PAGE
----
The Doors of Eden

Aliens in fiction are mostly rubbish.

Given the size and scope of the universe, they always happen to be so… recognisable. Like two legs are the innate best way to get around. Or everyone happens to have similar brains and emotions, so conveniently legible in a book.

Or they’re basically bugs or something, because if it turns out the universe is not filled with other humans it must be bugs.

Tchaikovsky solves this problem for me somewhat. With Children of Ruin and Children of Time we got a look at something totally alien, but with a good reason for being so familiar.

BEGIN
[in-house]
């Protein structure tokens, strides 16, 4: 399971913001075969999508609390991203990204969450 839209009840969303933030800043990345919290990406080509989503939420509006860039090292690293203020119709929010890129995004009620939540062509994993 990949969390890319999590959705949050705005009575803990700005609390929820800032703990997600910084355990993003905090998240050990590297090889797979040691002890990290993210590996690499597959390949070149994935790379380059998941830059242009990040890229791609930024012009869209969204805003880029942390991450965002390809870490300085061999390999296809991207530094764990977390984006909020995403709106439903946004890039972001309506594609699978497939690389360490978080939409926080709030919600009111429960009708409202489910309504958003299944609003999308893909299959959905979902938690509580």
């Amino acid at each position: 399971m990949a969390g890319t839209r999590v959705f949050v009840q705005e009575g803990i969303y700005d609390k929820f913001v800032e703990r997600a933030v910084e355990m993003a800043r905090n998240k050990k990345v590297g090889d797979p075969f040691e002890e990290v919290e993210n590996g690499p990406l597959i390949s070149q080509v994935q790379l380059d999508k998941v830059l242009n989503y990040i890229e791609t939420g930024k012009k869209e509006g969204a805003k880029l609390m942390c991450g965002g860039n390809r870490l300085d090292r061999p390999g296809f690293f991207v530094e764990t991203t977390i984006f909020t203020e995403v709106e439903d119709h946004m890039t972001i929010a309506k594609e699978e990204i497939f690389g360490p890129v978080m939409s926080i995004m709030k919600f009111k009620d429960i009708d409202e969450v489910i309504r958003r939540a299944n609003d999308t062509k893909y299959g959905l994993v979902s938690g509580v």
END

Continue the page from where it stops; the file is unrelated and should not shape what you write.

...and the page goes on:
With my disbelief suspended, he then used that to take us on a tour of the really wild and alien that already exists on our doorstep. That seems grounded in real biology, and is all the more shocking for the element of truth.

But the gimmick to those books is not easily repeated, so can he pull off another close encounter with some interesting other minds?

To my surprise, the answer is yes!

We get another tour through the most alien parts of Earth’s natural history. Tracing outlines through time and highlighting the surprising sophistication that surrounds us.

| Huw

After "The Doors of Eden" I read: A Closed and Common Orbit

Before "The Doors of Eden" I read: The Fat Years